those "showing that Karen W. had no objective examination findings aside from her tremor and
that medications controlled [her] pain"—and these records supported the ALJ's determination that
Karen W. was not disabled. [Filing No. 24 at 12-13.] The Commissioner points to the ALJ's
consideration of Karen W.'s report to her treating physician, Dr. Leland Heller, that the pain patch
he prescribed was "wonderful" and that with Norco she was getting 80% pain relief. [Filing No.
7-2 at 17.] The Commissioner also cites the treatment notes and subjective evidence from Karen
W. regarding her reflux and nausea, foot issues, and vision. [Filing No. 24 at 12-15.] The
Commissioner contends that the ALJ did not err by finding no mental limitations, arguing that
"[a]side from a couple instances of appearing anxious, treatment notes found no psychological
symptoms," Karen W.'s "own treating physician found no mental limitations," and "[s]he received
no treatment from a mental health specialist and was taking no psychiatric medications at the time
of the hearing." [Filing No. 24 at 1.] The Commissioner also contends that the ALJ gave good
reasons for giving little weight to the opinion of Karen W.'s treating physician, Dr. Heller, and for
giving some weight to the opinions of the state agency physicians, Dr. David Everetts and Dr. J.
Sands. [Filing No. 24 at 15-18.] The Commissioner asserts that the ALJ considered and explained
Karen W.'s subjective symptoms, but explained that they were not supported by the objective
medical evidence, which all showed fully normal physical examinations aside from an occasional
benign tremor and a bunion. [Filing No. 24 at 21.]
In reply, Karen W. argues that the doctors' reports noting no difficulty in walking do not
accurately reflect her condition because the context of those reports are short appointments where
she is mostly sitting in a chair and taking only fifteen steps to get from the waiting room to the
chair in the doctors' offices. [Filing No. 27 at 3.] She claims that "Dr. Heller never gave her an
examination for full range of motion and tenderness EVER. She always just sat in the chair and
he would listen to her lungs. No movement to check anything." [Filing No. 27 at 12 (emphasis in
original).] She also takes issue with the Commissioner's numerous citations to Karen W.'s
comment that the pain patch was "wonderful," arguing that she said this one time at a doctor's
appointment and she later stopped using the patch and the withdrawal was "horrific." [Filing No.
27 at 6.] She also asserts that she never made the comment that she was "getting 80% pain relief."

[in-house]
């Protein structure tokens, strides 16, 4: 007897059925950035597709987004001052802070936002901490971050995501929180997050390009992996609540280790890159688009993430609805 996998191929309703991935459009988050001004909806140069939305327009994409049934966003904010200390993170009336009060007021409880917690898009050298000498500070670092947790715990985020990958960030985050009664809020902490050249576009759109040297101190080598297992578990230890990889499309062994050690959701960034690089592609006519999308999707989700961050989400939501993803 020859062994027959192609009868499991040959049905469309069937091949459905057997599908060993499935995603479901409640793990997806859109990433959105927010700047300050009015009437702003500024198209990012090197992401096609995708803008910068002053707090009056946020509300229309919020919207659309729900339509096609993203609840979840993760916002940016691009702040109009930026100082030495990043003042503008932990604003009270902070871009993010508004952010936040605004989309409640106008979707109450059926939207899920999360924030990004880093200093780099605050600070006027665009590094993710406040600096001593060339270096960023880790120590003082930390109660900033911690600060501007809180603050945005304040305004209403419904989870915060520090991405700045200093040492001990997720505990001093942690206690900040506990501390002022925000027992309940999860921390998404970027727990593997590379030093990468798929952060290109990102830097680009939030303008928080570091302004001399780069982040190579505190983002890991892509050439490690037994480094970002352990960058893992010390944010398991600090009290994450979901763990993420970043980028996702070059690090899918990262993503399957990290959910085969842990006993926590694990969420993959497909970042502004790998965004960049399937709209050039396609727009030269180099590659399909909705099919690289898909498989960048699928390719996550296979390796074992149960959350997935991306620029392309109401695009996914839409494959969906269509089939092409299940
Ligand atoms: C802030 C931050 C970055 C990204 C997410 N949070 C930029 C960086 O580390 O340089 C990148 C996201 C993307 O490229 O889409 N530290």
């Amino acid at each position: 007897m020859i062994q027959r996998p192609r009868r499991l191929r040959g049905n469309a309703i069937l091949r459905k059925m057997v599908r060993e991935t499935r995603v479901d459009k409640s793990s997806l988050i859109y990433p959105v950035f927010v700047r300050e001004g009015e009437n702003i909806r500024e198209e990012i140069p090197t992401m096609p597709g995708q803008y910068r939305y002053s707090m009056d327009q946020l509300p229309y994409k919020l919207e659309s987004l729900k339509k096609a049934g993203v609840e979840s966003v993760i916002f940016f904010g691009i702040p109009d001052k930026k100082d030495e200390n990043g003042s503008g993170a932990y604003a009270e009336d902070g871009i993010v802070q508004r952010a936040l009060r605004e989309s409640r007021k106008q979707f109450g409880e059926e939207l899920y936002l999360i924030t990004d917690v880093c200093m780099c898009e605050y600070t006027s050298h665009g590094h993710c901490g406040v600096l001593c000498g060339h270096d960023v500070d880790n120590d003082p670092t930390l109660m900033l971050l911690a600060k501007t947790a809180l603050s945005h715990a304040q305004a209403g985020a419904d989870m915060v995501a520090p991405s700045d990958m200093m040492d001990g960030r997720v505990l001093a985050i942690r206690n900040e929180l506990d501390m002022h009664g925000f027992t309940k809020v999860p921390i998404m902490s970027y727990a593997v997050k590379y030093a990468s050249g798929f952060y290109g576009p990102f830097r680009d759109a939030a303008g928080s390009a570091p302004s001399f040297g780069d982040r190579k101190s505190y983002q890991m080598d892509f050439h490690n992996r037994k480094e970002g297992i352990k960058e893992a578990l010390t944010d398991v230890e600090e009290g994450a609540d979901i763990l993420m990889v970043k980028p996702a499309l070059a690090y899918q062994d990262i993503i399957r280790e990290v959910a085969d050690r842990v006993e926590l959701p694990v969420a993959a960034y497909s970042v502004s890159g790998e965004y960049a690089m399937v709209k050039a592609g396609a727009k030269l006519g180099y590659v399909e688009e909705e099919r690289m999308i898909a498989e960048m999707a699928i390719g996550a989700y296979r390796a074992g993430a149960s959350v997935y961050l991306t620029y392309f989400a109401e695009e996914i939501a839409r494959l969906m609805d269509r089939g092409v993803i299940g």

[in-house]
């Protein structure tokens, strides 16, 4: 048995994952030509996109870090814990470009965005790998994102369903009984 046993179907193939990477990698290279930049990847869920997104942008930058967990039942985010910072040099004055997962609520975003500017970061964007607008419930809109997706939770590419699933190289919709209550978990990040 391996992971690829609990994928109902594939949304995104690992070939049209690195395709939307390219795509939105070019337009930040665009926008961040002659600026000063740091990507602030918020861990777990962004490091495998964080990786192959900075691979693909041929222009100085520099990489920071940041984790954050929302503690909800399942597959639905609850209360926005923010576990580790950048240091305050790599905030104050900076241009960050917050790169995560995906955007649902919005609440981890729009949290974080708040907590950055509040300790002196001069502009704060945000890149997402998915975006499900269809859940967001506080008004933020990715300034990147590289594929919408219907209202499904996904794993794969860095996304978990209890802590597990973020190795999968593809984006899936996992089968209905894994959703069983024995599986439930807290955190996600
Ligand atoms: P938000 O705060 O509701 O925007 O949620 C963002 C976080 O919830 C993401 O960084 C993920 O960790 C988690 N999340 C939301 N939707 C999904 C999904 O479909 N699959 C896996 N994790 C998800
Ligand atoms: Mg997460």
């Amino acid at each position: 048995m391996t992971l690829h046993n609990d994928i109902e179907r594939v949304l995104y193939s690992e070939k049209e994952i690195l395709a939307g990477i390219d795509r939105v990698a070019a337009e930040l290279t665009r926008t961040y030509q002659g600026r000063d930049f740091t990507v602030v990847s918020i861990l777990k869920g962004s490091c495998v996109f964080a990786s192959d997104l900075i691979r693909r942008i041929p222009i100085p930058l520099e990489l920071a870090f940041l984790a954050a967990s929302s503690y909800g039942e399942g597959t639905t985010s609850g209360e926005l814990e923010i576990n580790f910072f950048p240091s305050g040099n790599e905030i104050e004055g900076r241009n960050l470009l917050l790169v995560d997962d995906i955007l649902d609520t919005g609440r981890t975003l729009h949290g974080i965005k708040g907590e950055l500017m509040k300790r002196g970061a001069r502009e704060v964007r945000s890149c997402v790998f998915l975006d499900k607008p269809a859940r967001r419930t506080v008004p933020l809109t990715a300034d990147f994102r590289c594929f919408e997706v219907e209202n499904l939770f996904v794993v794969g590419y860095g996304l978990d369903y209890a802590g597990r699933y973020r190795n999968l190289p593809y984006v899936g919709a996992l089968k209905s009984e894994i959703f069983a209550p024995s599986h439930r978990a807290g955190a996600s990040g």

[Filing No. 27 at 6.] Regarding mental limitations, Karen W. argues that the fact that her treating
physician was "medicating [her] with so many pills," shows that she had severe psychological
disorders, and she was on Clonazepam at the time of the hearing. [Filing No. 27 at 7-8.] Karen
W. asserts that she currently does not take any psychiatric medication "because it gives her
thoughts of suicide," and she does not currently go to counseling because when she went in the
past, "she hated it and found [that] it made her want to drink." [Filing No. 27 at 27.] She notes
that "'Depression' is listed in every one of [her] Medical Records.'" [Filing No. 27 at 27.]
At Step Two, the ALJ "must determine whether or not the claimant has a medically
determinable impairment that is 'severe' or a combination of impairments that is 'severe.'" 20 CFR
404.1520(c). An ALJ's decision must be based on consideration of all relevant evidence and her
conclusions must be stated in a manner sufficient to permit an informed review. Garfield v.
Schweiker, 732 F.2d 605, 610 (7th Cir. 1984). Here, the ALJ sufficiently articulated that she
considered the combination of Karen W.s symptoms and conditions.
Regarding Karen W.'s anxiety and depression, the ALJ cited reports from Dr. Shipley and
Dr. Unversaw concluding that Karen W. did not have a severe mental impairment and explaining
that there was insufficient evidence prior to the date last insured to evaluate severity. [Filing No.
7-2 at 13 (citing Filing No. 7-3 at 30 (noting "insufficient evidence to substantiate the presence of
a[n anxiety] disorder"); Filing No. 7-3 at 43 (same)).] The ALJ reasoned that these conclusions
were generally consistent with the substantial evidence of record showing that Karen W. did not
have any severe impairments stemming from her anxiety or depression. [Filing No. 7-2 at 13.]
The ALJ pointed to: (1) treatment notes from August 2015 showing a normal psychiatric exam
and finding that Karen W. had normal judgment and thought content, [Filing No. 7-10 at 80];
(2) notes from several appointments with Dr. Heller where Karen W. showed no unusual anxiety